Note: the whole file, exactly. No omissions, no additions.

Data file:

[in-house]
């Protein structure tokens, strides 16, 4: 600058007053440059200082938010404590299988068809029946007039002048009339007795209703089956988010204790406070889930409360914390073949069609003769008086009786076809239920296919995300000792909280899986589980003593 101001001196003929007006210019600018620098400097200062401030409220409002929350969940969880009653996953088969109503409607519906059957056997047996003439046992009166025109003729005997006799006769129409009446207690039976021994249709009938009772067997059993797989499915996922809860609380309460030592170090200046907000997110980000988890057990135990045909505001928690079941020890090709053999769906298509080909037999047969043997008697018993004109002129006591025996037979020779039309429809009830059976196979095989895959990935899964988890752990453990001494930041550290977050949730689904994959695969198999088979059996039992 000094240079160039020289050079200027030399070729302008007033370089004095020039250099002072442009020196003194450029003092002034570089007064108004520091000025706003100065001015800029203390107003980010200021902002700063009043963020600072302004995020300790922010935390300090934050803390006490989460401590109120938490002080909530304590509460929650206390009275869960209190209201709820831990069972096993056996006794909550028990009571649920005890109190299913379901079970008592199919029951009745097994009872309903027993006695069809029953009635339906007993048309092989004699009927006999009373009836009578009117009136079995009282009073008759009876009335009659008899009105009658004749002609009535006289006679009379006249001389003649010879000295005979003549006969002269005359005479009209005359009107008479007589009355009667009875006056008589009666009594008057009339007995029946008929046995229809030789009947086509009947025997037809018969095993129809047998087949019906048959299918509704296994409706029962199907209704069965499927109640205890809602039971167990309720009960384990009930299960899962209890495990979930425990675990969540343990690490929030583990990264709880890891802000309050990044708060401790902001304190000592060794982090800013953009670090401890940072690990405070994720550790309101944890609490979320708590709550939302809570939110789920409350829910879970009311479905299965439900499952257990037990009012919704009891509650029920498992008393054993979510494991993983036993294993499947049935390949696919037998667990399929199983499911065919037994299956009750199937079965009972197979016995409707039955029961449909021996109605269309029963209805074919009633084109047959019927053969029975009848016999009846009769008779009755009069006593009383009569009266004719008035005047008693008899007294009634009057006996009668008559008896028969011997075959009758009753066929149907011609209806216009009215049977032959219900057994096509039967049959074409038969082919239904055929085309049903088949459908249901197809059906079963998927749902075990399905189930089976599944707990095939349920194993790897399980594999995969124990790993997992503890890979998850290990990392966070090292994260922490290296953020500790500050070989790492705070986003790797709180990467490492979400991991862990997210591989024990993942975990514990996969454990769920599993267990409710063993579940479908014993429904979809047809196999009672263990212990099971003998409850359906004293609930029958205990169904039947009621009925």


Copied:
[in-house]
């Protein structure tokens, strides 16, 4: 600058007053440059200082938010404590299988068809029946007039002048009339007795209703089956988010204790406070889930409360914390073949069609003769008086009786076809239920296919995300000792909280899986589980003593 101001001196003929007006210019600018620098400097200062401030409220409002929350969940969880009653996953088969109503409607519906059957056997047996003439046992009166025109003729005997006799006769129409009446207690039976021994249709009938009772067997059993797989499915996922809860609380309460030592170090200046907000997110980000988890057990135990045909505001928690079941020890090709053999769906298509080909037999047969043997008697018993004109002129006591025996037979020779039309429809009830059976196979095989895959990935899964988890752990453990001494930041550290977050949730689904994959695969198999088979059996039992 000094240079160039020289050079200027030399070729302008007033370089004095020039250099002072442009020196003194450029003092002034570089007064108004520091000025706003100065001015800029203390107003980010200021902002700063009043963020600072302004995020300790922010935390300090934050803390006490989460401590109120938490002080909530304590509460929650206390009275869960209190209201709820831990069972096993056996006794909550028990009571649920005890109190299913379901079970008592199919029951009745097994009872309903027993006695069809029953009635339906007993048309092989004699009927006999009373009836009578009117009136079995009282009073008759009876009335009659008899009105009658004749002609009535006289006679009379006249001389003649010879000295005979003549006969002269005359005479009209005359009107008479007589009355009667009875006056008589009666009594008057009339007995029946008929046995229809030789009947086509009947025997037809018969095993129809047998087949019906048959299918509704296994409706029962199907209704069965499927109640205890809602039971167990309720009960384990009930299960899962209890495990979930425990675990969540343990690490929030583990990264709880890891802000309050990044708060401790902001304190000592060794982090800013953009670090401890940072690990405070994720550790309101944890609490979320708590709550939302809570939110789920409350829910879970009311479905299965439900499952257990037990009012919704009891509650029920498992008393054993979510494991993983036993294993499947049935390949696919037998667990399929199983499911065919037994299956009750199937079965009972197979016995409707039955029961449909021996109605269309029963209805074919009633084109047959019927053969029975009848016999009846009769008779009755009069006593009383009569009266004719008035005047008693008899007294009634009057006996009668008559008896028969011997075959009758009753066929149907011609209806216009009215049977032959219900057994096509039967049959074409038969082919239904055929085309049903088949459908249901197809059906079963998927749902075990399905189930089976599944707990095939349920194993790897399980594999995969124990790993997992503890890979998850290990990392966070090292994260922490290296953020500790500050070989790492705070986003790797709180990467490492979400991991862990997210591989024990993942975990514990996969454990769920599993267990409710063993579940479908014993429904979809047809196999009672263990212990099971003998409850359906004293609930029958205990169904039947009621009925």